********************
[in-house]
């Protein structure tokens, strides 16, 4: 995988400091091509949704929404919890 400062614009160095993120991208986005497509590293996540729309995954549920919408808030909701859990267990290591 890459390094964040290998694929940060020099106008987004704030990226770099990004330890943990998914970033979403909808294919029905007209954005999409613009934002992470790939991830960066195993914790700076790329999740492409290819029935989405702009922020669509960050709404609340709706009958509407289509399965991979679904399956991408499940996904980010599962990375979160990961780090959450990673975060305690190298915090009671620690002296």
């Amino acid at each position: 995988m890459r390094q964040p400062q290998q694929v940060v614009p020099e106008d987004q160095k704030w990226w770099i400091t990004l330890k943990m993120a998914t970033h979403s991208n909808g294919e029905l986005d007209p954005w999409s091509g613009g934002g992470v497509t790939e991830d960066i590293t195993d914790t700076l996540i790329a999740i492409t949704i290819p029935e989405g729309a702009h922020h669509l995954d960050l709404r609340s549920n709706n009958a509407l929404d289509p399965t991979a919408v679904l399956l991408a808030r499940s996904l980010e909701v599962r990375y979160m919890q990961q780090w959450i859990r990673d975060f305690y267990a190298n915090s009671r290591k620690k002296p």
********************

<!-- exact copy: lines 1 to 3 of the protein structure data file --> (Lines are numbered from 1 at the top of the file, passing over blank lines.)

[in-house]
């Protein structure tokens, strides 16, 4: 995988400091091509949704929404919890 400062614009160095993120991208986005497509590293996540729309995954549920919408808030909701859990267990290591 890459390094964040290998694929940060020099106008987004704030990226770099990004330890943990998914970033979403909808294919029905007209954005999409613009934002992470790939991830960066195993914790700076790329999740492409290819029935989405702009922020669509960050709404609340709706009958509407289509399965991979679904399956991408499940996904980010599962990375979160990961780090959450990673975060305690190298915090009671620690002296």
């Amino acid at each position: 995988m890459r390094q964040p400062q290998q694929v940060v614009p020099e106008d987004q160095k704030w990226w770099i400091t990004l330890k943990m993120a998914t970033h979403s991208n909808g294919e029905l986005d007209p954005w999409s091509g613009g934002g992470v497509t790939e991830d960066i590293t195993d914790t700076l996540i790329a999740i492409t949704i290819p029935e989405g729309a702009h922020h669509l995954d960050l709404r609340s549920n709706n009958a509407l929404d289509p399965t991979a919408v679904l399956l991408a808030r499940s996904l980010e909701v599962r990375y979160m919890q990961q780090w959450i859990r990673d975060f305690y267990a190298n915090s009671r290591k620690k002296p």